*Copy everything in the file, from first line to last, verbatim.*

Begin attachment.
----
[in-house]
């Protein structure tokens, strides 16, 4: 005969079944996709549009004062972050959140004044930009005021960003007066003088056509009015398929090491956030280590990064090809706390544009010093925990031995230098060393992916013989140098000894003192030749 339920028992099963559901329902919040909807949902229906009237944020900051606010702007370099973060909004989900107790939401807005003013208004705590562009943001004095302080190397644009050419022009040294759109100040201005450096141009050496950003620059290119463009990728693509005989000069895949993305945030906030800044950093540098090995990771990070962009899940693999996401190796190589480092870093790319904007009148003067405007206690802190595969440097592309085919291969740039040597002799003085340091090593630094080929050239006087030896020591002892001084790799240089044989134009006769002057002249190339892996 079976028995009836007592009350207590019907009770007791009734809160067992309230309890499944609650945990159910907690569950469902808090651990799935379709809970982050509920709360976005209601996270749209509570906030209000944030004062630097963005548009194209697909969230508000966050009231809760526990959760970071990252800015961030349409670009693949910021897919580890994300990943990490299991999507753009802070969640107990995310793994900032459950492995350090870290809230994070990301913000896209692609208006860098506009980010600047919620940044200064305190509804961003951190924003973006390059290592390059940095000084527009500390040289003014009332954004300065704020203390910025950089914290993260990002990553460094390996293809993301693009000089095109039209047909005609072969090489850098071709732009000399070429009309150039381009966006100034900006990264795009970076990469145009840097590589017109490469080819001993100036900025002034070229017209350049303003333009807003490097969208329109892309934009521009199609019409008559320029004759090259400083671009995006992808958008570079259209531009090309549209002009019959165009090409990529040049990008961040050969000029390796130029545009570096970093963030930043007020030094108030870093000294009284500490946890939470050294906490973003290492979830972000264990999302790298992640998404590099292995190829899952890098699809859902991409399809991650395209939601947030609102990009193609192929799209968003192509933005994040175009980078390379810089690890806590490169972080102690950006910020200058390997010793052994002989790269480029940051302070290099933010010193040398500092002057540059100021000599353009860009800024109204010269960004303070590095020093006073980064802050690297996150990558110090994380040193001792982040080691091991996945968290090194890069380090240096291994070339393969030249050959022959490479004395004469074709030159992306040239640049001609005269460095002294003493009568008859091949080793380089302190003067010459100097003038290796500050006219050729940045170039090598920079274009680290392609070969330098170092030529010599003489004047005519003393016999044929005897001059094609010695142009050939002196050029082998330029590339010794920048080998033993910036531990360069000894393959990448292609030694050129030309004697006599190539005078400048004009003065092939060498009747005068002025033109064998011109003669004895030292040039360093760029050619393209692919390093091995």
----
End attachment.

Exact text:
[in-house]
């Protein structure tokens, strides 16, 4: 005969079944996709549009004062972050959140004044930009005021960003007066003088056509009015398929090491956030280590990064090809706390544009010093925990031995230098060393992916013989140098000894003192030749 339920028992099963559901329902919040909807949902229906009237944020900051606010702007370099973060909004989900107790939401807005003013208004705590562009943001004095302080190397644009050419022009040294759109100040201005450096141009050496950003620059290119463009990728693509005989000069895949993305945030906030800044950093540098090995990771990070962009899940693999996401190796190589480092870093790319904007009148003067405007206690802190595969440097592309085919291969740039040597002799003085340091090593630094080929050239006087030896020591002892001084790799240089044989134009006769002057002249190339892996 079976028995009836007592009350207590019907009770007791009734809160067992309230309890499944609650945990159910907690569950469902808090651990799935379709809970982050509920709360976005209601996270749209509570906030209000944030004062630097963005548009194209697909969230508000966050009231809760526990959760970071990252800015961030349409670009693949910021897919580890994300990943990490299991999507753009802070969640107990995310793994900032459950492995350090870290809230994070990301913000896209692609208006860098506009980010600047919620940044200064305190509804961003951190924003973006390059290592390059940095000084527009500390040289003014009332954004300065704020203390910025950089914290993260990002990553460094390996293809993301693009000089095109039209047909005609072969090489850098071709732009000399070429009309150039381009966006100034900006990264795009970076990469145009840097590589017109490469080819001993100036900025002034070229017209350049303003333009807003490097969208329109892309934009521009199609019409008559320029004759090259400083671009995006992808958008570079259209531009090309549209002009019959165009090409990529040049990008961040050969000029390796130029545009570096970093963030930043007020030094108030870093000294009284500490946890939470050294906490973003290492979830972000264990999302790298992640998404590099292995190829899952890098699809859902991409399809991650395209939601947030609102990009193609192929799209968003192509933005994040175009980078390379810089690890806590490169972080102690950006910020200058390997010793052994002989790269480029940051302070290099933010010193040398500092002057540059100021000599353009860009800024109204010269960004303070590095020093006073980064802050690297996150990558110090994380040193001792982040080691091991996945968290090194890069380090240096291994070339393969030249050959022959490479004395004469074709030159992306040239640049001609005269460095002294003493009568008859091949080793380089302190003067010459100097003038290796500050006219050729940045170039090598920079274009680290392609070969330098170092030529010599003489004047005519003393016999044929005897001059094609010695142009050939002196050029082998330029590339010794920048080998033993910036531990360069000894393959990448292609030694050129030309004697006599190539005078400048004009003065092939060498009747005068002025033109064998011109003669004895030292040039360093760029050619393209692919390093091995």